Other major buildings during Illmo's early years included the B and K Building, which housed several businesses including a department store, a grocery store, and the Jimplicute newspaper; the Southern Hotel which was operated as a hotel from 1909 until 1920 when it was leased by the Missouri Pacific Railroad for their dispatcher's offices for several years, and the Hartner and Ham building which was built in 1920 and used as a garage until 1930 when it was converted into a talking motion picture show.

Illmo continued its growth until the mid-1920s, Mr. Hartner explained. He said that until that time the Missouri-Pacific Railroad leased space in the Illmo railroad terminal from the Cotton Belt Railroad. "When Mo-Pac's lease contract expired, the Mo-Pac pulled out," he said. "That hurt the town."

Since that time, Illmo's size has remained almost constant, Mr. Hartner noted. "Illmo hasn't gained any or lost any, but Scott City grew because of the railroad tracks that divided the towns," he theorized.

He explained that the people who lived in the Fornfelt and Ancell communities didn't have to wait for trains to pass, sometimes as many as 40 per day, before crossing the tracks to Illmo. Ancell and Fornfelt were also closer to the main highway and the larger city of Cape Girardeau.

This week's name change for Illmo wasn't the first time the name of the town has been changed. Illmo was first known as Whipporwill's Hollow, but Mr. Hartner said the name was not satisfactory to everyone.

He said that when the bridge to Illinois was constructed, residents decided to rename the community Illmo to respresent the tie between Illinois and Missouri.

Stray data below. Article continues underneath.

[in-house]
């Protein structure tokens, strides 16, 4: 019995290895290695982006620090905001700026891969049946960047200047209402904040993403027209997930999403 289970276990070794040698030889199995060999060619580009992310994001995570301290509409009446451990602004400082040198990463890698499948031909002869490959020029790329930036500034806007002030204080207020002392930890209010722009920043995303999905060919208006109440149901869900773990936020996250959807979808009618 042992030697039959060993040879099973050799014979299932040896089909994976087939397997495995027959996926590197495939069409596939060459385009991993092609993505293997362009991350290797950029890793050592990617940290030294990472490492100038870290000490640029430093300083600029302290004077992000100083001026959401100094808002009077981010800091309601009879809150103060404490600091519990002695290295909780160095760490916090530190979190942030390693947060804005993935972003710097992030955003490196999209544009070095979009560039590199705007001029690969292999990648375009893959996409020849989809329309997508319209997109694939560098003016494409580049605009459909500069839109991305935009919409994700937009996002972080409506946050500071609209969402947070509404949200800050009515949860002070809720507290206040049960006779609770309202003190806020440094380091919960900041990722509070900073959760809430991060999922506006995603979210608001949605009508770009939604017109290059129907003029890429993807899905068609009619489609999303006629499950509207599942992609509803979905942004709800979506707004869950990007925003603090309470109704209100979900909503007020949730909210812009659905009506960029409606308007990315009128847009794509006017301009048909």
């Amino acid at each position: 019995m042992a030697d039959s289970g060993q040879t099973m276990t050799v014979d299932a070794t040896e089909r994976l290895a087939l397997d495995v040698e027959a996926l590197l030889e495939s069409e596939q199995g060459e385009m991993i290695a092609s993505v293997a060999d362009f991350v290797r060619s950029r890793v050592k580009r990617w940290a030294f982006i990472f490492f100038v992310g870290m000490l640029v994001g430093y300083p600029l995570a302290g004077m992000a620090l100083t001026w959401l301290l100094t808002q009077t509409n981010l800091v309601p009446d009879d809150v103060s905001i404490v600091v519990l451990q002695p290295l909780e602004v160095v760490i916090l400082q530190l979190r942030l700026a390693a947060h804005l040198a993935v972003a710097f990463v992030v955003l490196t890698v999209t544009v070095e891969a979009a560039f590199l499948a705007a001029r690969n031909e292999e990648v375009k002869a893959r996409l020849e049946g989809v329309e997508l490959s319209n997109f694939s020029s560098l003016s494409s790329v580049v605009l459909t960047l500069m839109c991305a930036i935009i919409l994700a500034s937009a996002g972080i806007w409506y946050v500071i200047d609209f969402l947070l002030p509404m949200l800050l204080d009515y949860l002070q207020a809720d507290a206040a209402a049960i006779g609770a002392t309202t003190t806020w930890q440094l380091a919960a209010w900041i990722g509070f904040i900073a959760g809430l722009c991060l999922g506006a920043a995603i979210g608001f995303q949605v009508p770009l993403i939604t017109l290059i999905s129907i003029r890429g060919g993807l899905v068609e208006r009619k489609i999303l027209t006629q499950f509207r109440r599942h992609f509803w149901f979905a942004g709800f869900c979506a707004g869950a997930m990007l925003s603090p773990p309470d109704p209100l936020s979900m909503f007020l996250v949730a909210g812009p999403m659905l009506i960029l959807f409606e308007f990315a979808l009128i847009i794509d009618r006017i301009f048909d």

"That was a logical decision," he noted, adding that the name made sense because it stood for something, a quality he said the proposal of the name Newport last year didn't fulfill.

"I would have thought it (calling the town Newport) was silly," he remarked. "There's no new port here. There's no port here new or old."

Mr. Hartner, who said that he was opposed to the concept of consolidation, said he isn't very pleased with the name change to Scott City either, but added that he can live with it.

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O.W. Hartner, Illmo's oldest citizen

Previous blogs:

Illmo-Scott City consolidates

Illmo 1953 aerial in detail


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  • Very interesting article. thanks Fred.

    -- Posted by Astowick on Wed, Dec 9, 2015, at 9:26 AM
  • I remember Mr. Hartner. I also recall writing this nearly 36 years ago. Thanks for the reprint, Fred!

    -- Posted by jfw on Sun, Dec 13, 2015, at 9:47 AM